When it comes to figuring your taxes, should you rely on software or turn to a pro?
With careful planning, you may find yourself paying the IRS much less than you have in years past.
Speaking with a “Daily Show” correspondent about President Obama’s plans to increase minimum wage, Euro Pacific Capital CEO Peter Schiff ridiculed the idea, suggesting that the “mentally retarded” could work for $2 an hour, because “you’re worth what you’re worth.”
Waterbury Mayor Neil O’Leary is vouching for a retired detective who faces sentencing in connection to lying to federal tax agents investigating a tax preparer.
Maine’s governor, who has gained attention in the past for telling the NAACP to “kiss my butt” and comparing the Internal Revenue Service to the Gestapo, has moved out of his office at the State House and says he’ll work out of the governor’s mansion because of a dispute over a television screen.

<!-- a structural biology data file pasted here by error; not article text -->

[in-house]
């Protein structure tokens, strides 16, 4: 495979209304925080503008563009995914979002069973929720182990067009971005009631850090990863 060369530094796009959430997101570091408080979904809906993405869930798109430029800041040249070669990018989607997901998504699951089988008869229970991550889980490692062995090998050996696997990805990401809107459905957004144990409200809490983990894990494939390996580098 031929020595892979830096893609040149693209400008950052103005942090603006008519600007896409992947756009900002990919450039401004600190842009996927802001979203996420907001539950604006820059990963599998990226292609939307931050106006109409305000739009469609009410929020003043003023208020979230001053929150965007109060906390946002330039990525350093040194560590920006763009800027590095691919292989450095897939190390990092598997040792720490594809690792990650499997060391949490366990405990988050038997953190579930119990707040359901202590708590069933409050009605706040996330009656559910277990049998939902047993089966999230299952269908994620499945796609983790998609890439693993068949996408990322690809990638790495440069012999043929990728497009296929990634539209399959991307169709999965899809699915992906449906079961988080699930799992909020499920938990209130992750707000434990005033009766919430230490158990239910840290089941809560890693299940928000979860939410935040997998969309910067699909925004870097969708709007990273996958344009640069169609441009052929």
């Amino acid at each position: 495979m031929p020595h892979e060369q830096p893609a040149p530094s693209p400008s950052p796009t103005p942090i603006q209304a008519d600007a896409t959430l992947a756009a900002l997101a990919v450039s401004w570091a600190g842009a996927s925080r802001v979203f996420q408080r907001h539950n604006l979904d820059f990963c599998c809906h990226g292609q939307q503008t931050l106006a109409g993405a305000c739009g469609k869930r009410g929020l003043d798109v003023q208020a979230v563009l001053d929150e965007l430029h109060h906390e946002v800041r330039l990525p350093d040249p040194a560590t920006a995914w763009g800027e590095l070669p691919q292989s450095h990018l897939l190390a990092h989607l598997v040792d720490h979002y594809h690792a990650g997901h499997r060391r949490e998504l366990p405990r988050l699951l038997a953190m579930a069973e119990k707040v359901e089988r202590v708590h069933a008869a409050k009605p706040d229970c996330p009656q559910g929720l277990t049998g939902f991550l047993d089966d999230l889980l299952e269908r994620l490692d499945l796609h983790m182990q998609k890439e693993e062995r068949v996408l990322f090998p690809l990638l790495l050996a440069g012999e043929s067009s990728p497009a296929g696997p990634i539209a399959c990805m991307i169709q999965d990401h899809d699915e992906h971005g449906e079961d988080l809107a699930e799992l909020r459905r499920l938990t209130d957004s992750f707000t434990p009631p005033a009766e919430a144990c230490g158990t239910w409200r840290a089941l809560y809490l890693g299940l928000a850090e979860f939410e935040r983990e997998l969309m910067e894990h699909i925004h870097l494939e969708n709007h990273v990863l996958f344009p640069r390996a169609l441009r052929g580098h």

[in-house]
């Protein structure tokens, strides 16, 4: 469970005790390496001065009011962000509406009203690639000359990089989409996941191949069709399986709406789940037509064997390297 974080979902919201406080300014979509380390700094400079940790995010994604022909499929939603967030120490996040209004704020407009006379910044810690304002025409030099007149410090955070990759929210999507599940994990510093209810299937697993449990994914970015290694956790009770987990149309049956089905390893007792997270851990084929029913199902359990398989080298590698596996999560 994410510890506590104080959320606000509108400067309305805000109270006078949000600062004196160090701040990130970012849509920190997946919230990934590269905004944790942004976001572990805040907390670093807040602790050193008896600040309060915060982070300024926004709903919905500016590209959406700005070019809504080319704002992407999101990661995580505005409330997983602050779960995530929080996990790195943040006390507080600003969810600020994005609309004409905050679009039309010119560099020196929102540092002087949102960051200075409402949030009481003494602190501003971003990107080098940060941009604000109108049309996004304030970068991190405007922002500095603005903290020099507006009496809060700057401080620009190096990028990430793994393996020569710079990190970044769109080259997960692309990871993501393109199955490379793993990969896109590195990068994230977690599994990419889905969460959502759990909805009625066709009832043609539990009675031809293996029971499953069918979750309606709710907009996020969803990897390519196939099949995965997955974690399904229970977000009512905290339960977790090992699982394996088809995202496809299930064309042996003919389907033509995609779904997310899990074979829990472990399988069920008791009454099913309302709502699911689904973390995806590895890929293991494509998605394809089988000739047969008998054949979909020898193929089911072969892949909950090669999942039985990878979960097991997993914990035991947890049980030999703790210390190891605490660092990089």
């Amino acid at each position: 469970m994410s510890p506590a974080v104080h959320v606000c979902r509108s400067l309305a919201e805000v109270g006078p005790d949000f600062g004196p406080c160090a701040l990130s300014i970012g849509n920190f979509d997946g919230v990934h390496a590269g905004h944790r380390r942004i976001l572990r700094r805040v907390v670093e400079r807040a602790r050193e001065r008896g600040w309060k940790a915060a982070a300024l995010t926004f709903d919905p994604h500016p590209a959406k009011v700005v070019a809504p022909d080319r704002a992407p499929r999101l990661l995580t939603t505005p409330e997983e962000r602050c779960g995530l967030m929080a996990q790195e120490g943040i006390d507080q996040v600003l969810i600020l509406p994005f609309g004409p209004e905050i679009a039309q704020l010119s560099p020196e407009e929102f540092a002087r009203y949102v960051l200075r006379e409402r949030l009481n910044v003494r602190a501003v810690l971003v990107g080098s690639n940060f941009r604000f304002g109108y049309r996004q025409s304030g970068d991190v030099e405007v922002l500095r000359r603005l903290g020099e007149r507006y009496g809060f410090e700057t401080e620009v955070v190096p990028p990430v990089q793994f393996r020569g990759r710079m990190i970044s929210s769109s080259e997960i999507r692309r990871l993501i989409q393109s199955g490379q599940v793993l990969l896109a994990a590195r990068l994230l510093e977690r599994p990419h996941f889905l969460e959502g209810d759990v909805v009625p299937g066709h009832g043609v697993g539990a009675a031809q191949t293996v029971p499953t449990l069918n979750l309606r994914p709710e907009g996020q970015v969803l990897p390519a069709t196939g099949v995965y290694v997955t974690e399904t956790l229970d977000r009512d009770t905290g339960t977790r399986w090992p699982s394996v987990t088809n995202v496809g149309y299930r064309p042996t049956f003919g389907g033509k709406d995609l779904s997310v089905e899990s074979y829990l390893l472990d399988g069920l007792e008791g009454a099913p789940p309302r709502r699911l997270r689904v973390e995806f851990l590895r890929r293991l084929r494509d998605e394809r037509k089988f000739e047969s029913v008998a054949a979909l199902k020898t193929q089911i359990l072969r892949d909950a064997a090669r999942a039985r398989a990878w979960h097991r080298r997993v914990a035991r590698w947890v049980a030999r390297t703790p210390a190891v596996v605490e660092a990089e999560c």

The odds of an audit can increase substantially depending on your income, types of income, deduction amount and changes you have made since filing your last tax return.
The Internal Revenue Service has a message for taxpayers eager to learn the status of their tax refund: Please don’t check the IRS website every five minutes — once a day is enough.
Experts recommend using some type of guidance to navigate forms and maximize your returns.
So you’ve prepared your tax return and found that you owe. What should you do if you can’t pay?
Millions of people are getting a jump on filing their tax returns now that they have received their W-2s and 1099 forms. And for most, the incentive to get moving is to get that tax refund in their bank account as soon as possible.